A woman with the potential to make it big. It is not that she cannot: she simply will not.
The closest anyone has come to being an adopted daughter.

Sunday, April 25, 2010


Towards the beginning of this decade I saw a movie called Monsters, Inc. What the hell, just another animated movie, were the thoughts that were going through my mind as the movie started.

It took me a couple of hours to become a Pixar addict. I made it a priority henceforth to watch all Pixar movies (whether full-length or short), and scorn at any non-Pixar animated movie. So when a friend had suggested a Japanese one to me, I was sceptic. I had never heard of Studio Ghibli or Hayao Miazaki, and neither did I have an idea about Japanese animation (with the, well, somewhat non-trivial exception of Hentai).

In a nutshell, I was somewhat sceptic when I started watching Gake no ue no Ponyo (Ponyo on the Cliff by the Sea, or simply Ponyo, as many websites prefer to call it). My scepticism increased the moment I realised that it was a two-dimensional movie (What? They still make them, the 2Ds?). I had started to wonder whether I'd be able to sit through it.

Well, sit through it did, and how! Who are you, Miyazaki? Did you happen to meet my parents? If not, how did you unearth Sosuke right from my childhood, mate? I mean, I didn't live by a cliff or was a frequenter to a sea or anything, and neither did I stack up goldfish in cute-looking green buckets in my backyard, but, well, my inner self knows what I mean. As I trudge wearily the along the harshness of reality one associates with the age of 32, I crave for that Sosuke somewhere deep inside me, the Sosuke that used to be me, the Sosuke whose dreams are always in the brightest of colours, the Sosuke who could love his Ponyo enough to modify her into a human, the Sosuke who is so vividly pure that you'd almost shriek in agony for not being that innocent. Where did you find that Sosuke?

And Ponyo? How can someone not fall in love with Ponyo? Isn't she the quintessential princess, blatantly ignoring the brazen ruthlessness of the world to weave world of dreams that no one is capable of? And why does she seem oddly familiar? She isn't an Aurora or a Cinderella, or even a Snow-White, and despite her maritime connections, she isn't even an Ariel. And yet, since the earth was created, since time was created, we, Sosuke and Ponyo, had joined hands to counter monotony with gaiety, dullness with colour, brutality with dreams, contamination with innocence, and we've won every time. We were there, we shall be there; we had basked in our victories over adulthood; we had refused to grow up and pollute our souls; we had denied the world access to our insides; we had loved each other like none before; we had been nobodies and yet had the world at our feet.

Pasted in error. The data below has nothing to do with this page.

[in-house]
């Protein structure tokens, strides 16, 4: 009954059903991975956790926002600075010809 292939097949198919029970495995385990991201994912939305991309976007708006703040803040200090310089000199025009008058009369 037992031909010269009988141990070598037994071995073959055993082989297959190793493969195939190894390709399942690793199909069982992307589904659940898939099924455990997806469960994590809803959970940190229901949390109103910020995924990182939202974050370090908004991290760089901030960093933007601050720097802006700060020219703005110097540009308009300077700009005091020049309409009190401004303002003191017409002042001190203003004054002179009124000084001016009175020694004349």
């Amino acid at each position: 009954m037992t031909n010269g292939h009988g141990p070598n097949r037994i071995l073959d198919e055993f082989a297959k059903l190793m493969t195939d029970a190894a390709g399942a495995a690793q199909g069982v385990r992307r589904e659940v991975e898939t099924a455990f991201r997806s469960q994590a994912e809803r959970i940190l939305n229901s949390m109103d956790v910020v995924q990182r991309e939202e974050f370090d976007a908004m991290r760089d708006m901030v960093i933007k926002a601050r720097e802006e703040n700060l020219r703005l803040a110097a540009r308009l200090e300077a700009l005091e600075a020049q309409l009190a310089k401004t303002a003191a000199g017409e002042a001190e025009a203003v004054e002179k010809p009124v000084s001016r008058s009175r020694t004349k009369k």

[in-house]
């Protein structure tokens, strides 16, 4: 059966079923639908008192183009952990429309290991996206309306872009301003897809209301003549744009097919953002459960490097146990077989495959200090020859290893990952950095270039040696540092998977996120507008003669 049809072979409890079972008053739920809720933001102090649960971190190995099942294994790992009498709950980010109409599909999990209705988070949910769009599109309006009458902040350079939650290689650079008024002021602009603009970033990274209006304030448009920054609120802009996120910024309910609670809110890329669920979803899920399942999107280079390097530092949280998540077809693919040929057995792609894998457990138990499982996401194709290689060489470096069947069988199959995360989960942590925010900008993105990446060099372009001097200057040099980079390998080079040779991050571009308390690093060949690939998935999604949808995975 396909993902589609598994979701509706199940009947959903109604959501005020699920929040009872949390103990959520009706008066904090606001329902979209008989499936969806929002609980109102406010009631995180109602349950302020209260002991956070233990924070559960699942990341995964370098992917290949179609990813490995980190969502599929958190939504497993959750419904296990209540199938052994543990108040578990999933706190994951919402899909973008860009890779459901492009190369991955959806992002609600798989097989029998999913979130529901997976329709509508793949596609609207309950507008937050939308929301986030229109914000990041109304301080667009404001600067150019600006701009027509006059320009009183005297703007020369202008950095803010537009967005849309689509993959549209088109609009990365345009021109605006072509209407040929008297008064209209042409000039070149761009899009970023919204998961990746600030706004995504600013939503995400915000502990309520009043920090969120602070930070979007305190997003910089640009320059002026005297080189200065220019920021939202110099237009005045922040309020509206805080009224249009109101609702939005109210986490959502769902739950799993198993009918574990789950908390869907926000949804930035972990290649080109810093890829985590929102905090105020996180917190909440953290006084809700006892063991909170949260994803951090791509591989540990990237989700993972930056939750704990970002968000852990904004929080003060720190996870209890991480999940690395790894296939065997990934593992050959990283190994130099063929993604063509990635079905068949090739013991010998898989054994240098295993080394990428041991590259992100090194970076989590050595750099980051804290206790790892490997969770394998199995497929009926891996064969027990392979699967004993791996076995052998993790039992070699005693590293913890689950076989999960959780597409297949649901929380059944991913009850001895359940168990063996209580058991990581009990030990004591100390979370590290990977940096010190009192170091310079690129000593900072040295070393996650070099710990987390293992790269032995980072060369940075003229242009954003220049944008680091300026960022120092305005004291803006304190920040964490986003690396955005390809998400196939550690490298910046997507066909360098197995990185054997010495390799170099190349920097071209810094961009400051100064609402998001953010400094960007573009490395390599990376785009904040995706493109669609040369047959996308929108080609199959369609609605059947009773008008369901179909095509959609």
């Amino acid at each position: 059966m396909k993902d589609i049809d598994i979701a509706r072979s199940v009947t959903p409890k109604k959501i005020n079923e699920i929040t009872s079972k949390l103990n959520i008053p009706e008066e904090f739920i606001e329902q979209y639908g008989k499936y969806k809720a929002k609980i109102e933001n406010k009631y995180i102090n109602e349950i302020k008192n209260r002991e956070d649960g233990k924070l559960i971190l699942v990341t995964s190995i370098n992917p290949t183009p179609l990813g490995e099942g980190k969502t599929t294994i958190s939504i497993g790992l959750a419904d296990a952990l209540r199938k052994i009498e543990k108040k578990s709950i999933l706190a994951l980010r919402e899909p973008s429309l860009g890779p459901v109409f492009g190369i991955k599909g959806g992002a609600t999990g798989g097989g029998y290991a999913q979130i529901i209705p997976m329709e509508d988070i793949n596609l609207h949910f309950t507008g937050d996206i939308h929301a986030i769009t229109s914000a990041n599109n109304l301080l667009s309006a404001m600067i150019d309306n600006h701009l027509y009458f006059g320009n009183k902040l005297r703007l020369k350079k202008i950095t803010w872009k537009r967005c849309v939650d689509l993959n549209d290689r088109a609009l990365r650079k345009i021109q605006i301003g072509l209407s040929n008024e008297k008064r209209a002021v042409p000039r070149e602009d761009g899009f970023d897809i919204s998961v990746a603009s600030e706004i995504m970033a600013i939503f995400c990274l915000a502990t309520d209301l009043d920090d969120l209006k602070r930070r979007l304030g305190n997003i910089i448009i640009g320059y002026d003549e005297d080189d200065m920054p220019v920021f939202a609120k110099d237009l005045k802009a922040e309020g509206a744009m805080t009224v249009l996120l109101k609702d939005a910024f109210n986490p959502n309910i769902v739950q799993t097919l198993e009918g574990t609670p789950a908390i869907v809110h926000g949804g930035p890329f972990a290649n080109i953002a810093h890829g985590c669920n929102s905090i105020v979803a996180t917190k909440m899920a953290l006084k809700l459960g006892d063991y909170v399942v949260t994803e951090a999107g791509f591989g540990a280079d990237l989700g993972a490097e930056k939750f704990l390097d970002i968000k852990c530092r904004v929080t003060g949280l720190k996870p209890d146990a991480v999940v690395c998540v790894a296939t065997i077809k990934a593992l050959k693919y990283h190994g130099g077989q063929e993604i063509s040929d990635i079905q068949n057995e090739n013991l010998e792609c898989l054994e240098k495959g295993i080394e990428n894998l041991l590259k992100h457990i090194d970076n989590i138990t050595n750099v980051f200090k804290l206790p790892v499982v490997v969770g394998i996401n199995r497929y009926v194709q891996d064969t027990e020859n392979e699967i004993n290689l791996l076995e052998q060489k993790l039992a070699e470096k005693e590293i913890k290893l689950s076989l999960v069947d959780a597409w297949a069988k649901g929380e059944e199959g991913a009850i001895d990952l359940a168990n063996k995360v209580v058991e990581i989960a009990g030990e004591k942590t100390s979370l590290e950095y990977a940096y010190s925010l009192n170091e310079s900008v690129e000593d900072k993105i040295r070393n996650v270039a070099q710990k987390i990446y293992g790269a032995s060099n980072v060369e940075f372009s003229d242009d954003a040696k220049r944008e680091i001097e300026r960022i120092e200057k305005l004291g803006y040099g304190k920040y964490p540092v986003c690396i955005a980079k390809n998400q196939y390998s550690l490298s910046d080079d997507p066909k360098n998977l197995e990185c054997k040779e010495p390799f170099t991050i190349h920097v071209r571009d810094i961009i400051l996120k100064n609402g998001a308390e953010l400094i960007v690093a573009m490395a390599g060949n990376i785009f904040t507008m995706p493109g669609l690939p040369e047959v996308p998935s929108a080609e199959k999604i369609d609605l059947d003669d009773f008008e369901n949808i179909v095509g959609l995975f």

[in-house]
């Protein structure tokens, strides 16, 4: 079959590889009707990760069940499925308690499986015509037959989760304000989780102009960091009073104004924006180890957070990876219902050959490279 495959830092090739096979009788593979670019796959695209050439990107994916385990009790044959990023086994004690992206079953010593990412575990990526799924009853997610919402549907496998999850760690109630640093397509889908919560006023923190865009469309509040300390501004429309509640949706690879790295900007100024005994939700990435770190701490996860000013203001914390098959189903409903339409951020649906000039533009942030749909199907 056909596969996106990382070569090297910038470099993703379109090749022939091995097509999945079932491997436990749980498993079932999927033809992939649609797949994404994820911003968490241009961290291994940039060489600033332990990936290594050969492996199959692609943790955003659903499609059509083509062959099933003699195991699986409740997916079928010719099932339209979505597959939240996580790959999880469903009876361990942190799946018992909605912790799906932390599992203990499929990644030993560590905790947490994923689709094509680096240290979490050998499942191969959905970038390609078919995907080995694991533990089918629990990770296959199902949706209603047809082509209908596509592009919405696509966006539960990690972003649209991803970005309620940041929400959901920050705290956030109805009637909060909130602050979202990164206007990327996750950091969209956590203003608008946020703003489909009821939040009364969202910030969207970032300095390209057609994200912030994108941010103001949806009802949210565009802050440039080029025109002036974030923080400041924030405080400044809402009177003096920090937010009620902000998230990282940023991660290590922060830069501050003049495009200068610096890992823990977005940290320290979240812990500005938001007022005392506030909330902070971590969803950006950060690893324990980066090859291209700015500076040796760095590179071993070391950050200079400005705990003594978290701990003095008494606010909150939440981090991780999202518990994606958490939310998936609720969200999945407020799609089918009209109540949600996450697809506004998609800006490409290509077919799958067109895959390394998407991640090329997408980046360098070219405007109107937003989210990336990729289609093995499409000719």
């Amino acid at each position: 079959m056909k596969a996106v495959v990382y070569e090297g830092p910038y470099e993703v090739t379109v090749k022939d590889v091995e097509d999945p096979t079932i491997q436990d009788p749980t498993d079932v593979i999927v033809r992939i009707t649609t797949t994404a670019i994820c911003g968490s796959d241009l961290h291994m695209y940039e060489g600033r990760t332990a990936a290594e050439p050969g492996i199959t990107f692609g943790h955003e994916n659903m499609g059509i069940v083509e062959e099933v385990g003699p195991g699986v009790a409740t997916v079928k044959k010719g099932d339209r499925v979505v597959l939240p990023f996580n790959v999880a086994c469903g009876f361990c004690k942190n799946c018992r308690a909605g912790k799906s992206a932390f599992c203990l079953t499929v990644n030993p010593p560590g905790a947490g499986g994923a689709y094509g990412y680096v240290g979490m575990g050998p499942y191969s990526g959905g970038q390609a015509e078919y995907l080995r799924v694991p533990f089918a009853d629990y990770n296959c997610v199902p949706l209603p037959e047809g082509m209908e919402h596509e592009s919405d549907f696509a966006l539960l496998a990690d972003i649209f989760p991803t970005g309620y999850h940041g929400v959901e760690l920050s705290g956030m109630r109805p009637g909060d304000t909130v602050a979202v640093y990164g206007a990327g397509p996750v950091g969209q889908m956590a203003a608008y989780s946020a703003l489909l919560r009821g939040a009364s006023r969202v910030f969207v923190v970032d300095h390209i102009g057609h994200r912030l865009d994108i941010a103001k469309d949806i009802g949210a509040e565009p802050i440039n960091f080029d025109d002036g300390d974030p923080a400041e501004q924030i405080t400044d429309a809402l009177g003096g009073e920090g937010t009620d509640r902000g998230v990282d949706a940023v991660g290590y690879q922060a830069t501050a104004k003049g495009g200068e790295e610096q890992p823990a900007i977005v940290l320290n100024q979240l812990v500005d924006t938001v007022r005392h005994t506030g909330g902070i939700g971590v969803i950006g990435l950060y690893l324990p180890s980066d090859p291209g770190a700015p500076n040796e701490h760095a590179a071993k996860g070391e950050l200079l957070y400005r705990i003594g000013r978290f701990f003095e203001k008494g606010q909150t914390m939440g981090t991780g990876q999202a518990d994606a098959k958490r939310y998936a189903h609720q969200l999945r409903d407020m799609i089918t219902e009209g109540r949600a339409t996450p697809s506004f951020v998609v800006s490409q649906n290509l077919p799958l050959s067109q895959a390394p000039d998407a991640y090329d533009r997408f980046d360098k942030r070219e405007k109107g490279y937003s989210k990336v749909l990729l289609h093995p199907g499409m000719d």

Their world, like their everything, is full of dreams we dream of. If Pixar is about technique, then Ghibli is about an incredible variety of colours and shapes. It's impossible to believe that sheer imagination and refusal to grow up can take animation to such high standards in the 21st century. The quality of animation is so good that you forget that it's two-dimensional. Never have emotions been so real and world so surreal with techniques that most studios would label as outdated.

Definitely a watch recommended, if you haven't killed the five-year old that you once used to be. You might even hate yourself for having grown up. I do.


  1. "Ponyo loves Sosuke! I will be a human, too!"

  2. i wish the five year old within u stays hale and hearty for years to come 'coz that is what keeps us going in these hard times nowadays.

  3. Right. Now on my to-watch list. With Vi.
    (By the way, started with Blankets today. I think you might like it too)